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Consumers still 'afraid to spend' in climate of uncertainty

The Irish Small and Medium Enterprise Association have hit out at a number of government policies impeding customer spending.

ISME CEO Mark Fielding
ISME CEO Mark Fielding
Image: photocall/Laura Hutton

ECONOMIC UNCERTAINTY IS still acting as a barrier to customer spending, according to the Irish Small and Medium Enterprise Association (ISME).

The reaction comes after new figures were released by the CSO today showing a decrease in both volume and value of sales for the month of June. Overall this year, there has been a 4.8% increase in the volume of sales and a 3.3% increase in the value of sales. These figures were below those projected by the ISME.

The ISME identified property tax, water charges and the next Budget as areas causing uncertainty.

Identifying two actions the government needs to take, CEO Mark Fielding said:

The first message is to state that there will be no more tax increases. Secondly that state investment will increase leading to new jobs and a reduction in state expenditure in social welfare

The ISME also identified the shadow economy as an area in need of addressing. The shadow economy accounts for €20 billion in the Irish economy, 12% of Ireland’s overall €167 billion GDP.

On the impact of the black economy on business, Fielding said: “Because of the social welfare trap where people make more on the dole than in part time work, a lot of people are only willing to work if they are paid under the counter”.

Proposed taxes on retailers of tobacco products were also singled out for criticism by the ISME CEO. Under former Health Minister James Reilly proposals were made for a system where retailers would have to pay annual fees to the Health Department.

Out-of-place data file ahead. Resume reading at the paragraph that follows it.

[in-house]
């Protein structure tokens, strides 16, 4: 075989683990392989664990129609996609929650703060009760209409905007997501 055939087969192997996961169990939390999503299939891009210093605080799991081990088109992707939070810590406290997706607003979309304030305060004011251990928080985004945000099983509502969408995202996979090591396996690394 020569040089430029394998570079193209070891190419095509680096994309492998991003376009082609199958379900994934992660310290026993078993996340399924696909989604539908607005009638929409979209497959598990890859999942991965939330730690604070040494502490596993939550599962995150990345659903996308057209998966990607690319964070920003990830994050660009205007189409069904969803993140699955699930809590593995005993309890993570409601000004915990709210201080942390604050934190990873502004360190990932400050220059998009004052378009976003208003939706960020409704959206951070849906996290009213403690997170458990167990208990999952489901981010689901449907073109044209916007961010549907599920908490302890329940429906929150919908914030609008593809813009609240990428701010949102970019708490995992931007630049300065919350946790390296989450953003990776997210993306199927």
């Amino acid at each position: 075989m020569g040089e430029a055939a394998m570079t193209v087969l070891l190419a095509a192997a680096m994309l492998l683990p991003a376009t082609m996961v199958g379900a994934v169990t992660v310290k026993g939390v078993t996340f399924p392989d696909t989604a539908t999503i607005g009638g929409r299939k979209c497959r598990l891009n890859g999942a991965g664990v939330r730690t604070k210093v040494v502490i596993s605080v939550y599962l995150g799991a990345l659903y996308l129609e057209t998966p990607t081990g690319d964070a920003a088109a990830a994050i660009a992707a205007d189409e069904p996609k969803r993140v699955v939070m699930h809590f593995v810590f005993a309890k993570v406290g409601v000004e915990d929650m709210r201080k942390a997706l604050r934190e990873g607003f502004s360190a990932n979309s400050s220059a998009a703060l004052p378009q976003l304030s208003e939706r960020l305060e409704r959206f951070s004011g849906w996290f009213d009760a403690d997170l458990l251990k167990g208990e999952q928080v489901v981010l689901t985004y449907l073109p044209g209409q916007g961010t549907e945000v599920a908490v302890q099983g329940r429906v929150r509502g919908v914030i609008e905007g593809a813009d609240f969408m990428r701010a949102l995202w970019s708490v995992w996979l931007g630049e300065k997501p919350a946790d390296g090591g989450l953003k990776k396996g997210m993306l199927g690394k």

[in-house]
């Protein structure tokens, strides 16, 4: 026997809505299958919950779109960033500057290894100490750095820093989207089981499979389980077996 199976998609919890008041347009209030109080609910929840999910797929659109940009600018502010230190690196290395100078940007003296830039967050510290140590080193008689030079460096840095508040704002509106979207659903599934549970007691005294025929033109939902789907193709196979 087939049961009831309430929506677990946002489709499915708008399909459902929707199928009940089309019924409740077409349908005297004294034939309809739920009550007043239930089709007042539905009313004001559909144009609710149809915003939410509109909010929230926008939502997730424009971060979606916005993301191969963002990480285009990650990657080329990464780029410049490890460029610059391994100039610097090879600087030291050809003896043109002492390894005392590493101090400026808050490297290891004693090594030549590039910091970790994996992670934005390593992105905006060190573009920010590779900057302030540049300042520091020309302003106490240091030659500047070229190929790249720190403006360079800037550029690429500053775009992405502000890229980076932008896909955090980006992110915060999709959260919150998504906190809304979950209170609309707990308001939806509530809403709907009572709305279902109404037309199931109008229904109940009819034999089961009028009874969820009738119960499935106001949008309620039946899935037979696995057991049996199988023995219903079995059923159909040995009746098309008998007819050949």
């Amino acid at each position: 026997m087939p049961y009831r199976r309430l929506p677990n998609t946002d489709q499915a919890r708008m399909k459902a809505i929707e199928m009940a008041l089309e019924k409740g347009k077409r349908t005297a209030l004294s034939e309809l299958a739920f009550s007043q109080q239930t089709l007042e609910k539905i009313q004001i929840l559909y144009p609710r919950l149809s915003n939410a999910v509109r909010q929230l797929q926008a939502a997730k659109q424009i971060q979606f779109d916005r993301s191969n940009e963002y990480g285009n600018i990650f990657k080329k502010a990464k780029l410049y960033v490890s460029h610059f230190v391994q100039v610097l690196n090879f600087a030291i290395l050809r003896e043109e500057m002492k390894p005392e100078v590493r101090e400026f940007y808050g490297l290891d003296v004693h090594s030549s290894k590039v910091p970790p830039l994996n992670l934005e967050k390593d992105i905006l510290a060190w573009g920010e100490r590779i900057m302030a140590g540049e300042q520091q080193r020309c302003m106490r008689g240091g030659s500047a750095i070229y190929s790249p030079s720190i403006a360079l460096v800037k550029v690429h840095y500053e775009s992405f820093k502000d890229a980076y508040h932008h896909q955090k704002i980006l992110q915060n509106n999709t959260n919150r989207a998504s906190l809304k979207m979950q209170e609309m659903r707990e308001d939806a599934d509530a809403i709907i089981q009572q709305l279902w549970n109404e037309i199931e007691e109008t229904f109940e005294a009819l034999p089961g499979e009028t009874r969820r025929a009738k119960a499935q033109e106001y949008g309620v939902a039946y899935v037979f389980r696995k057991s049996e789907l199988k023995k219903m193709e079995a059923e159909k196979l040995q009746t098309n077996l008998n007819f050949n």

On the proposed fees on cigarette retailers, Fielding told TheJournal.ie:

We would regard that as a punitive tax. Retailers in that area under pressure anyway. From the black economy in particular… what some of the economists are saying in government is the tax take has reached a level where if you increase it anymore is that people will stop buying. This is good from a health perspective, but this will also drive people into the black economy.

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The ISME have also hit out at the practice of upward only rent reviews. Earlier this month, Bewley Café were subject to a decision in the high court, ruling against a reduction in its €1.5 million annual rent. Senator Feargal Quinn has brought forward legislation to amend upward only rent reviews.

On the new legislation, Fielding said: “It should really be brought to the Supreme Court. Banks and insurance companies have a serious interest in this. The government are concerned that they could face a raft of compensation claims for loss of rents if they passed legislation”.

READ: Bewley’s has failed to get a reduction in its rental terms

READ: How much tax would a 60c cigarette price hike bring in? (Hint: Not as much as you think)

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